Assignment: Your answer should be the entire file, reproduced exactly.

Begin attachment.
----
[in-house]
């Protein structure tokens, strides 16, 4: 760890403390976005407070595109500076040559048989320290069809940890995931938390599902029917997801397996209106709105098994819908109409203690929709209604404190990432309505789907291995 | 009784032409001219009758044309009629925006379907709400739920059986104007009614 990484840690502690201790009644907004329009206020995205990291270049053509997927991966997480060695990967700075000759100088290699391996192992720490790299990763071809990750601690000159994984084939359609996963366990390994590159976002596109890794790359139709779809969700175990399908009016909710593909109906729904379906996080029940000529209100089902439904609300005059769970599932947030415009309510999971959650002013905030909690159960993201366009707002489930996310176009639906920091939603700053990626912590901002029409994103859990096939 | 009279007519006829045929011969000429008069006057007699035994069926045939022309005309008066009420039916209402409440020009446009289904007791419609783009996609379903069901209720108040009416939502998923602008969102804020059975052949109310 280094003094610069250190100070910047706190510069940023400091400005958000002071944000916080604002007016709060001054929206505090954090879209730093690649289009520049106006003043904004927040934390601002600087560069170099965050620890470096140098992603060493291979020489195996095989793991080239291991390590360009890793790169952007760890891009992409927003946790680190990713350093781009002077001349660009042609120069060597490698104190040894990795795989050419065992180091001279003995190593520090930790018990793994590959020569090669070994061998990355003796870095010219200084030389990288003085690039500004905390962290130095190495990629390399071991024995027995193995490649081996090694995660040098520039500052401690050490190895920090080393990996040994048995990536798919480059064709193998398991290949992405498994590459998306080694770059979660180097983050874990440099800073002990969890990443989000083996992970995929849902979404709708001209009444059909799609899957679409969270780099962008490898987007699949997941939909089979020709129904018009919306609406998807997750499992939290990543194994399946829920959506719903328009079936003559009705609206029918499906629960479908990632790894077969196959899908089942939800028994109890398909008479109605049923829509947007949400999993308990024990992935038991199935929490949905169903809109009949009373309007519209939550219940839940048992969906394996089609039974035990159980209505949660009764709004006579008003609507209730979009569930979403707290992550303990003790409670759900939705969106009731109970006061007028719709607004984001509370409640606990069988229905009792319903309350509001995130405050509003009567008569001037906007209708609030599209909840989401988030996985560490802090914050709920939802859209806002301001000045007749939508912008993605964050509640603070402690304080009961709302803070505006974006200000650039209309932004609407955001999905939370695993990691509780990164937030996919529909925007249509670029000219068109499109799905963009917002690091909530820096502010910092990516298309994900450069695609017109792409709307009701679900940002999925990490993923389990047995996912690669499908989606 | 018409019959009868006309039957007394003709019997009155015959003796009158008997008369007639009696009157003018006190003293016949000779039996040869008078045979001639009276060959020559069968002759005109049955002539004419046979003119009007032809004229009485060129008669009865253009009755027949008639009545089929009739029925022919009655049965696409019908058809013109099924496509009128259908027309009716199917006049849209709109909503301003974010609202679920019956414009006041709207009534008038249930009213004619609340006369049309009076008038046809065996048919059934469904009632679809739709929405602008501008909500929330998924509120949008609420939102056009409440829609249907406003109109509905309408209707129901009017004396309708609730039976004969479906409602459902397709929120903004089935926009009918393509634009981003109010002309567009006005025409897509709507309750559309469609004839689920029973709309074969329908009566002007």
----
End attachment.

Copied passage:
[in-house]
């Protein structure tokens, strides 16, 4: 760890403390976005407070595109500076040559048989320290069809940890995931938390599902029917997801397996209106709105098994819908109409203690929709209604404190990432309505789907291995 | 009784032409001219009758044309009629925006379907709400739920059986104007009614 990484840690502690201790009644907004329009206020995205990291270049053509997927991966997480060695990967700075000759100088290699391996192992720490790299990763071809990750601690000159994984084939359609996963366990390994590159976002596109890794790359139709779809969700175990399908009016909710593909109906729904379906996080029940000529209100089902439904609300005059769970599932947030415009309510999971959650002013905030909690159960993201366009707002489930996310176009639906920091939603700053990626912590901002029409994103859990096939 | 009279007519006829045929011969000429008069006057007699035994069926045939022309005309008066009420039916209402409440020009446009289904007791419609783009996609379903069901209720108040009416939502998923602008969102804020059975052949109310 280094003094610069250190100070910047706190510069940023400091400005958000002071944000916080604002007016709060001054929206505090954090879209730093690649289009520049106006003043904004927040934390601002600087560069170099965050620890470096140098992603060493291979020489195996095989793991080239291991390590360009890793790169952007760890891009992409927003946790680190990713350093781009002077001349660009042609120069060597490698104190040894990795795989050419065992180091001279003995190593520090930790018990793994590959020569090669070994061998990355003796870095010219200084030389990288003085690039500004905390962290130095190495990629390399071991024995027995193995490649081996090694995660040098520039500052401690050490190895920090080393990996040994048995990536798919480059064709193998398991290949992405498994590459998306080694770059979660180097983050874990440099800073002990969890990443989000083996992970995929849902979404709708001209009444059909799609899957679409969270780099962008490898987007699949997941939909089979020709129904018009919306609406998807997750499992939290990543194994399946829920959506719903328009079936003559009705609206029918499906629960479908990632790894077969196959899908089942939800028994109890398909008479109605049923829509947007949400999993308990024990992935038991199935929490949905169903809109009949009373309007519209939550219940839940048992969906394996089609039974035990159980209505949660009764709004006579008003609507209730979009569930979403707290992550303990003790409670759900939705969106009731109970006061007028719709607004984001509370409640606990069988229905009792319903309350509001995130405050509003009567008569001037906007209708609030599209909840989401988030996985560490802090914050709920939802859209806002301001000045007749939508912008993605964050509640603070402690304080009961709302803070505006974006200000650039209309932004609407955001999905939370695993990691509780990164937030996919529909925007249509670029000219068109499109799905963009917002690091909530820096502010910092990516298309994900450069695609017109792409709307009701679900940002999925990490993923389990047995996912690669499908989606 | 018409019959009868006309039957007394003709019997009155015959003796009158008997008369007639009696009157003018006190003293016949000779039996040869008078045979001639009276060959020559069968002759005109049955002539004419046979003119009007032809004229009485060129008669009865253009009755027949008639009545089929009739029925022919009655049965696409019908058809013109099924496509009128259908027309009716199917006049849209709109909503301003974010609202679920019956414009006041709207009534008038249930009213004619609340006369049309009076008038046809065996048919059934469904009632679809739709929405602008501008909500929330998924509120949008609420939102056009409440829609249907406003109109509905309408209707129901009017004396309708609730039976004969479906409602459902397709929120903004089935926009009918393509634009981003109010002309567009006005025409897509709507309750559309469609004839689920029973709309074969329908009566002007």